the nature of the principal-teacher relationship which appears to be
largely discordant. Implications for principal preparation in Trinidad and
Tobago and a number of areas for future research are identified.
KEY TERMS: beginning principal, challenges, leading school change,
emotions, coping, principal preparation
2 Being ‘The Principal’: One Beginning Principal’s Practices, Challenges and Feelings
Traditionally, the principal of a primary school in Trinidad and Tobago
(T&T) was typically male, untrained in leadership or management,
respected as a noble and educated member of the community and a
stern disciplinarian who would often be seen brandishing a whip or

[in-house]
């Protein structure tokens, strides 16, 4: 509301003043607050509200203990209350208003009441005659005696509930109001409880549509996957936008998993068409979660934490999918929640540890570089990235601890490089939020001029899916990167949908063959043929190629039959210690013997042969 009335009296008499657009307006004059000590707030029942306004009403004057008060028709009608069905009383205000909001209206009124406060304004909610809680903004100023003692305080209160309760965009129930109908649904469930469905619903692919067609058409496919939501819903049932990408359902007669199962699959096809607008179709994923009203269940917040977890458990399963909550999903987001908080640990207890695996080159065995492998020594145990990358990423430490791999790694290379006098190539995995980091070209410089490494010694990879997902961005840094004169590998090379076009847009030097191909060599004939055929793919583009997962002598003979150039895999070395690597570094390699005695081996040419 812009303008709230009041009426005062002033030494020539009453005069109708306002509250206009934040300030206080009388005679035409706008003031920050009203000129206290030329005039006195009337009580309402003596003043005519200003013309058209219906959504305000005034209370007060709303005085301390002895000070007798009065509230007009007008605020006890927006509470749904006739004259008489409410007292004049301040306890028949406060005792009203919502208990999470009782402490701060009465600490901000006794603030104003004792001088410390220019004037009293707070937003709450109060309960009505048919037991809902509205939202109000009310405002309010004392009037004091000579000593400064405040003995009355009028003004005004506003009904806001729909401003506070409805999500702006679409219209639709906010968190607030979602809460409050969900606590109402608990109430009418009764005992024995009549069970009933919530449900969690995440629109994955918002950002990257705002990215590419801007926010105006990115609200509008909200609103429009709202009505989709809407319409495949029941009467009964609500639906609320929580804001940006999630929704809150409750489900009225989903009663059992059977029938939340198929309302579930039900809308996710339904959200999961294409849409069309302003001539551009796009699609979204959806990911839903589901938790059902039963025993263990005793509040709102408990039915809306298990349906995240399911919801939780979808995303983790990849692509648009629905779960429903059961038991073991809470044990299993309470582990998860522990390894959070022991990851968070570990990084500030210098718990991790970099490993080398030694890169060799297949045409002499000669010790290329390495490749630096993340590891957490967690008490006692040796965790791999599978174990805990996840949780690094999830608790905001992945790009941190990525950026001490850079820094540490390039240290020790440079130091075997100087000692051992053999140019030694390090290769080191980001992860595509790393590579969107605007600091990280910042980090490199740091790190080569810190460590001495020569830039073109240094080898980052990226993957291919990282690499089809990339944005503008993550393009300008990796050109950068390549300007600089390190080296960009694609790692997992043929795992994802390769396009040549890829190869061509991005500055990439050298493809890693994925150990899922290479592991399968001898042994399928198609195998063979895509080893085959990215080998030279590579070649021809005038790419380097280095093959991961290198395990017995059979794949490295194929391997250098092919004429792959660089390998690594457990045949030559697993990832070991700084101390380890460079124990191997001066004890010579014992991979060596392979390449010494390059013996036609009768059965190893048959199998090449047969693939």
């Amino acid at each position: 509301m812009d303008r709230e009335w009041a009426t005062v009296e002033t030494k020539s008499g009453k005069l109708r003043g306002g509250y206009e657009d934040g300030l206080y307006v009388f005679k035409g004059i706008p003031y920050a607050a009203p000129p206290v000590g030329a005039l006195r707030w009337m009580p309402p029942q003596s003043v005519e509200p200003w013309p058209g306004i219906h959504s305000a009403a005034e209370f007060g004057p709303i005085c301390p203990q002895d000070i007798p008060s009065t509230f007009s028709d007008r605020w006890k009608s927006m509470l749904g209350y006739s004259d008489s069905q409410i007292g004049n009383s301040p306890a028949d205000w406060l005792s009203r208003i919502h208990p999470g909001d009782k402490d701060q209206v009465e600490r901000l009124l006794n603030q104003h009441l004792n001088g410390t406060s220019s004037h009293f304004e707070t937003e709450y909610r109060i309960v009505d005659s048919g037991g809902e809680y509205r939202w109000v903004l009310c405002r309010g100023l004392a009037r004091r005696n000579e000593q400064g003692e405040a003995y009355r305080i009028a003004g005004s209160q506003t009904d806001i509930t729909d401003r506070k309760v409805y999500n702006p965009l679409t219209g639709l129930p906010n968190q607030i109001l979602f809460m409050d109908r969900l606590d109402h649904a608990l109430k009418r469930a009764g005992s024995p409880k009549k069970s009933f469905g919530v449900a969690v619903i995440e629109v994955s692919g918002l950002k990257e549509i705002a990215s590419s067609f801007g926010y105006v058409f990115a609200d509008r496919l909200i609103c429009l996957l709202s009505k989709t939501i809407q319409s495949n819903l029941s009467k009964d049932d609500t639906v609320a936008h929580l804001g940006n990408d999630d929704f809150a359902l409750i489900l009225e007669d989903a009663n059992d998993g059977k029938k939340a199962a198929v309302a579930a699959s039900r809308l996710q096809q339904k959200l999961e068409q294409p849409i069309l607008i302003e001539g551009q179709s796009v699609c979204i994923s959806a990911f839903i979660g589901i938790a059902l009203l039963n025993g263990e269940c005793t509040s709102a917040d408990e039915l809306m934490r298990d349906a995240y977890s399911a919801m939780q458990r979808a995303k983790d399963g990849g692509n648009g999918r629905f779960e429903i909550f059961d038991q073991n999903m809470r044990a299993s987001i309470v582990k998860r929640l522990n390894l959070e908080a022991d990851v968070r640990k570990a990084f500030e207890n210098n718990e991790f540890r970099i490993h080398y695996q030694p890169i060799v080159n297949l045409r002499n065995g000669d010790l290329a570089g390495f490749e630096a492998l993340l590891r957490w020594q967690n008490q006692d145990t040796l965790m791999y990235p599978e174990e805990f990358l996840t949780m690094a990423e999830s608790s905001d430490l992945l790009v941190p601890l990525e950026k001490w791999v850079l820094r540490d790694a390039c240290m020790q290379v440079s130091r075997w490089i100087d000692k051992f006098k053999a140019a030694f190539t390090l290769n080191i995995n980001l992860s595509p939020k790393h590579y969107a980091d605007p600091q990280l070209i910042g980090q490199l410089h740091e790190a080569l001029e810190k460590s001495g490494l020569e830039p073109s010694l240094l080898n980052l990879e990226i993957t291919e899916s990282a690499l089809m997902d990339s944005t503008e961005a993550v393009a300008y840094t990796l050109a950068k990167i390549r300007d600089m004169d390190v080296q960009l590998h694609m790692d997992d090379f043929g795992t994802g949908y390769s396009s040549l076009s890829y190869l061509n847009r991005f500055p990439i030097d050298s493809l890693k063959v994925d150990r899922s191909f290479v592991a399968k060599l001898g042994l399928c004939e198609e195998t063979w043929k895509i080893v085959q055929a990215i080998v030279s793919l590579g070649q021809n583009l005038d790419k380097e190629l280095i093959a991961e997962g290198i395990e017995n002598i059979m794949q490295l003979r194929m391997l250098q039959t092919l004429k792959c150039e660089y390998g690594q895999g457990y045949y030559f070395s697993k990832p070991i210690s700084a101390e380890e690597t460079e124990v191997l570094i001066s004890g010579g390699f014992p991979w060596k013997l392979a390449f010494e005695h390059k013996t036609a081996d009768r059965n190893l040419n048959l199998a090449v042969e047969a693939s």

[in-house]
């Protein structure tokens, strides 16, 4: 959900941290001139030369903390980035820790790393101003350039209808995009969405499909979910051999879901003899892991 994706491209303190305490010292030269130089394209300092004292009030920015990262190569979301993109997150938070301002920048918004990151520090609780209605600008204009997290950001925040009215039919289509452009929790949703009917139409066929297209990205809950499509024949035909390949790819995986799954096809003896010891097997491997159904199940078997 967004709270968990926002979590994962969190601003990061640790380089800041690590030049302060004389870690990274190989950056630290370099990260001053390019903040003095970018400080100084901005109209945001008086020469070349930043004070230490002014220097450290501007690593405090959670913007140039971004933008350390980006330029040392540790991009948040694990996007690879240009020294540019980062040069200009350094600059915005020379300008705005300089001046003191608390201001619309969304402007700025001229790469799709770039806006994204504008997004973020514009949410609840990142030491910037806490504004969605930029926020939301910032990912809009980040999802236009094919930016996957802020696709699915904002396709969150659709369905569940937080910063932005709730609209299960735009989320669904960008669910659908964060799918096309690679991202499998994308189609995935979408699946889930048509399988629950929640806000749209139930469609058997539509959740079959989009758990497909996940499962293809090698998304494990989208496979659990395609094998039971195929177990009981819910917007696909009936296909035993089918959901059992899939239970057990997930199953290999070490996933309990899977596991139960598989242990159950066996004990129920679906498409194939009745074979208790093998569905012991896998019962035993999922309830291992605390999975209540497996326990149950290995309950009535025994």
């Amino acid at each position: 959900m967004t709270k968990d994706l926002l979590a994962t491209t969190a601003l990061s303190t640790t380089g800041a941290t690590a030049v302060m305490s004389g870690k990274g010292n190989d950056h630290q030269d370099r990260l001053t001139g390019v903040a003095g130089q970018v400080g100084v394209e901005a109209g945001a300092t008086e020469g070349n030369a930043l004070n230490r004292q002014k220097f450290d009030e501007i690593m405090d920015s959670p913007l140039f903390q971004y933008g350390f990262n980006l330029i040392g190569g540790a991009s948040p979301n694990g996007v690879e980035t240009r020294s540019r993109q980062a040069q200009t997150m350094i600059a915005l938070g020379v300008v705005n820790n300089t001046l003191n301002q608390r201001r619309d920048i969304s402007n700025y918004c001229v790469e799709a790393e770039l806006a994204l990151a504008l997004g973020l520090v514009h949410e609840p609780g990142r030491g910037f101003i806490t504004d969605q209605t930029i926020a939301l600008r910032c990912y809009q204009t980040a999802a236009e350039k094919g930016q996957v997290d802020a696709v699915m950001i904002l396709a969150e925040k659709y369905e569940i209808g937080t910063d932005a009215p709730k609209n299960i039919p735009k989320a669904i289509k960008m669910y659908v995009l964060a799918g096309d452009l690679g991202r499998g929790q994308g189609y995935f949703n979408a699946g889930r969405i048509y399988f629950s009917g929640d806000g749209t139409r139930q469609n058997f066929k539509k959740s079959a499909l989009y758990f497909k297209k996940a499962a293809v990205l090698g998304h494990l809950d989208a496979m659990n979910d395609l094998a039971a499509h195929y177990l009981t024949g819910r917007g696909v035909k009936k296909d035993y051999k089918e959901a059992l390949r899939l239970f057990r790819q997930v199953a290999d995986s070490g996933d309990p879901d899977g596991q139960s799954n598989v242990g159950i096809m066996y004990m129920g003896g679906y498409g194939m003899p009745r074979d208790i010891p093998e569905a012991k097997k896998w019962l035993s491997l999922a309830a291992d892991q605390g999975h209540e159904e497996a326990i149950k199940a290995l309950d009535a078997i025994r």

strap. He was the sole decision-maker regarding matters of ‘his’ school
and, as a consequence, the success of the school depended on him.
Though many perceptions, stories and even myths continue to
surround this individual, the passage of time has seen many changes
to the principalship.
Today, in T&T, renewed attention has been directed to the principalship
as the government seeks to transform the education system in order to
create a ‘knowledge-based economy’ of ‘innovative people’ (Republic of
T&T, Vision 2020, p. xviii) through improved school leadership and
more effective schools. With improved entry requirements, a
substantial increase in salary and improved status for principals, the
Ministry of Education has sought to attract the most suitable and
qualified candidates for the position, no longer confirming
appointments based on seniority and proximity to the vacancy.
The now-coveted position has, as one of its base requirements, a